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Gareth Owen explains how he makes sonic experiences on Broadway

The Tony Award-winning sound designer of “MJ,” now nominated for “Hell’s Kitchen,” breaks down the obstacles he overcomes to create award-worthy sound design.

Gareth Owen (Photo credit: Dimitrios Kambouris/Getty Images)

When mounting a Broadway musical, nearly every element works against the show sounding great. “[With] the possible exception of some of the newer [venues] like the Marquis [Theatre] and Circle in the Square, none of these theaters were designed to have massive amplification systems in them,” sound designer Gareth Owen told Broadway News. And yet, with all three of his shows this season, Owen constructs clarity and a sonic experience despite the inherent challenges of sound design for Broadway.

Though he began his Broadway career with more intimate productions like “A Little Night Music” and “End of the Rainbow” — both of which earned him Tony Award nods — today, Owen is known for musicals that wield sound to amp up the experience. Given Owen’s background, it makes sense. He started out in the concert world. “My very first job was hauling huge, heavy main cables through knee-deep mud at festival fields and dragging delay speakers across 200 meters of mud and piss and old cigarette butts,” Owen said. Soon enough, Owen mixed stadium shows for Aerosmith, Bon Jovi, the Rolling Stones and the Spice Girls — to name a few — for tens of thousands of people. Owen knows how to harness the intensity of a rock concert through the medium of musical theater.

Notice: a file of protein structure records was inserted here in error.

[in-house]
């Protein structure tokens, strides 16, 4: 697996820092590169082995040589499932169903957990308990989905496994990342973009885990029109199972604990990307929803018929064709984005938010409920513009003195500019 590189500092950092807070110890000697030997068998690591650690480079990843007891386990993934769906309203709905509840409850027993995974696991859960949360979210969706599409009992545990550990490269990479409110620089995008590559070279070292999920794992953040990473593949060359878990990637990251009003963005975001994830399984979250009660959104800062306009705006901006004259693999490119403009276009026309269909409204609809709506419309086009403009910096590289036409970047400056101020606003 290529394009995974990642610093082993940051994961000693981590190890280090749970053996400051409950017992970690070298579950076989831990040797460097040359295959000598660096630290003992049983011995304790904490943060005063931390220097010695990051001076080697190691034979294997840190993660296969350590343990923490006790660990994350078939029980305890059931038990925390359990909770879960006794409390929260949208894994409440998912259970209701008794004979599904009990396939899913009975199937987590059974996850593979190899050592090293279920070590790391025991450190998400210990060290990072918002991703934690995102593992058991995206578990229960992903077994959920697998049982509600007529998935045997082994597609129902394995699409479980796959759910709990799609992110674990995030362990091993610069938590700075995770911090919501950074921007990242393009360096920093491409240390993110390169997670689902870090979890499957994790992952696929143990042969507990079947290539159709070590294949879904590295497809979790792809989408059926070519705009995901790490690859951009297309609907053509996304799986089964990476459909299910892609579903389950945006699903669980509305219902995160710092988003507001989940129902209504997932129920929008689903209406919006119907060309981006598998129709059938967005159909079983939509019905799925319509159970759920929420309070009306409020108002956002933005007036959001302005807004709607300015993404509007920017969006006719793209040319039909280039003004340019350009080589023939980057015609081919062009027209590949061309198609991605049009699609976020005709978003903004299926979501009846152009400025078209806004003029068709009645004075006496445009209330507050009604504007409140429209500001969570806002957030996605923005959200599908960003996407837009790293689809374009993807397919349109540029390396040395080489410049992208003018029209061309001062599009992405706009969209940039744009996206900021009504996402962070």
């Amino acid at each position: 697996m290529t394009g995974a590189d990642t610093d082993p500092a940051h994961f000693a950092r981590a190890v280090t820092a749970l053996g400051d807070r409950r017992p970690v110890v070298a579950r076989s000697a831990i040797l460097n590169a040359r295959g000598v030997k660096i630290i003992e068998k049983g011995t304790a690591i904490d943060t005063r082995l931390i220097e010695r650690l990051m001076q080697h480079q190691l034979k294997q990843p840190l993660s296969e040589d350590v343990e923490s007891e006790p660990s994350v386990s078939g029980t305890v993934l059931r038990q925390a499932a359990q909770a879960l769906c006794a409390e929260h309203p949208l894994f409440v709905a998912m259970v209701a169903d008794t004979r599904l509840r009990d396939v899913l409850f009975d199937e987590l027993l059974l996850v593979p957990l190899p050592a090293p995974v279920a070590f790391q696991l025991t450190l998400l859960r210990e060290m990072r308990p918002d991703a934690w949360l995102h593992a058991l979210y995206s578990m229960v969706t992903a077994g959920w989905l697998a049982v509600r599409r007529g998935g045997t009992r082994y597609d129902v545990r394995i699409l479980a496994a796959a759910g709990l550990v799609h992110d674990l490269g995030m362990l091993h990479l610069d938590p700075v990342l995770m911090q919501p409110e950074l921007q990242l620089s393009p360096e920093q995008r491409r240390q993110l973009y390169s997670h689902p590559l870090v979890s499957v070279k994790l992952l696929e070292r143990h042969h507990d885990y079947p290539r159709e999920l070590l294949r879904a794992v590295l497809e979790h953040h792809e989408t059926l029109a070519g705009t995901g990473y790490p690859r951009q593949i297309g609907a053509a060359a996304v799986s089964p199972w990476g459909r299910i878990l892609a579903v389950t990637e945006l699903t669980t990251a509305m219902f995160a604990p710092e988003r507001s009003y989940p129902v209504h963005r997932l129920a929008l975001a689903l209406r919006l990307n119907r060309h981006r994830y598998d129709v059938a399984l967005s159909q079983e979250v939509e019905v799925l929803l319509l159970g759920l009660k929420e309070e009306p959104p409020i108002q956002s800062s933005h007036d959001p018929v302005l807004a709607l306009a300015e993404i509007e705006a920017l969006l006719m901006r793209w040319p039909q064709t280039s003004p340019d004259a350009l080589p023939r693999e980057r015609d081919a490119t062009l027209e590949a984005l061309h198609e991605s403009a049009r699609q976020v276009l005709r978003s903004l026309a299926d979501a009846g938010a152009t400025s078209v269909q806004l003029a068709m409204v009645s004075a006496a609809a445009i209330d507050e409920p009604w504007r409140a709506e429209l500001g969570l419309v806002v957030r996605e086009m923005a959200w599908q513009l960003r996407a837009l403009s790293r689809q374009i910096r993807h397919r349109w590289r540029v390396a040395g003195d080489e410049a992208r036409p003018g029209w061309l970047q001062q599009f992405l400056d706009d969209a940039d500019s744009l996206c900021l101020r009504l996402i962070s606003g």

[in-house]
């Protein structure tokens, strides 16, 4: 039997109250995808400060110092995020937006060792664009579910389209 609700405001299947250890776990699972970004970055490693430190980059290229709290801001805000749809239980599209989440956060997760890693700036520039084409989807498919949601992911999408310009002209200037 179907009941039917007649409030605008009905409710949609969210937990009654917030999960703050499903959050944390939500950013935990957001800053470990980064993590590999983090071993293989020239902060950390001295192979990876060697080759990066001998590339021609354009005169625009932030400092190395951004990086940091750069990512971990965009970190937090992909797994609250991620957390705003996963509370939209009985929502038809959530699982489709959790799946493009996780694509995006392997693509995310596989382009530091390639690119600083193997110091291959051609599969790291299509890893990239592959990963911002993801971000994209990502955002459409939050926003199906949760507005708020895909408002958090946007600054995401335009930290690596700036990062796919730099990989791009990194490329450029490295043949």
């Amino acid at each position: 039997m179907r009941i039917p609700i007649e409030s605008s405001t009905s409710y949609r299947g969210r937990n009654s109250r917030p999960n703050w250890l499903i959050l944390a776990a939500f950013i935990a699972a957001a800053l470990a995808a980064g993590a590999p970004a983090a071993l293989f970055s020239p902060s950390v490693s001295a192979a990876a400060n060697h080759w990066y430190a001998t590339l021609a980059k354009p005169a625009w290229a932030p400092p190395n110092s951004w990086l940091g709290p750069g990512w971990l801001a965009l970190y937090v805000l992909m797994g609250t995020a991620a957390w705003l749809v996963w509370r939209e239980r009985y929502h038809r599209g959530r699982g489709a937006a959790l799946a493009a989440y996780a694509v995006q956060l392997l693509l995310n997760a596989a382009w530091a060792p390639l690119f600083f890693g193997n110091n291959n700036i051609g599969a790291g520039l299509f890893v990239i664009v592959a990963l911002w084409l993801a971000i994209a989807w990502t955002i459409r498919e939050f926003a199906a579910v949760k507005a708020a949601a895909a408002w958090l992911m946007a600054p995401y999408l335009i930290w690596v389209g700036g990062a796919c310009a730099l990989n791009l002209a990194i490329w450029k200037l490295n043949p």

In “Back to the Future,” Owen and his associate Andy Green surround audiences with sound in a way that melds the cinematic roots of the title with a hint of theme-park-ride immersiveness and the uniqueness of live theater. With “The Who’s Tommy,” the designer and his associate Matt Peploe create a rock concert as the sound vibrates in your bones without ever rattling your skull. In “Hell’s Kitchen,” for which Owen has earned his fifth Tony nomination for sound design, he and associate Scott Kuker craft pulsating energy for audiences to hear and feel New York City and the music of Alicia Keys in their chests.

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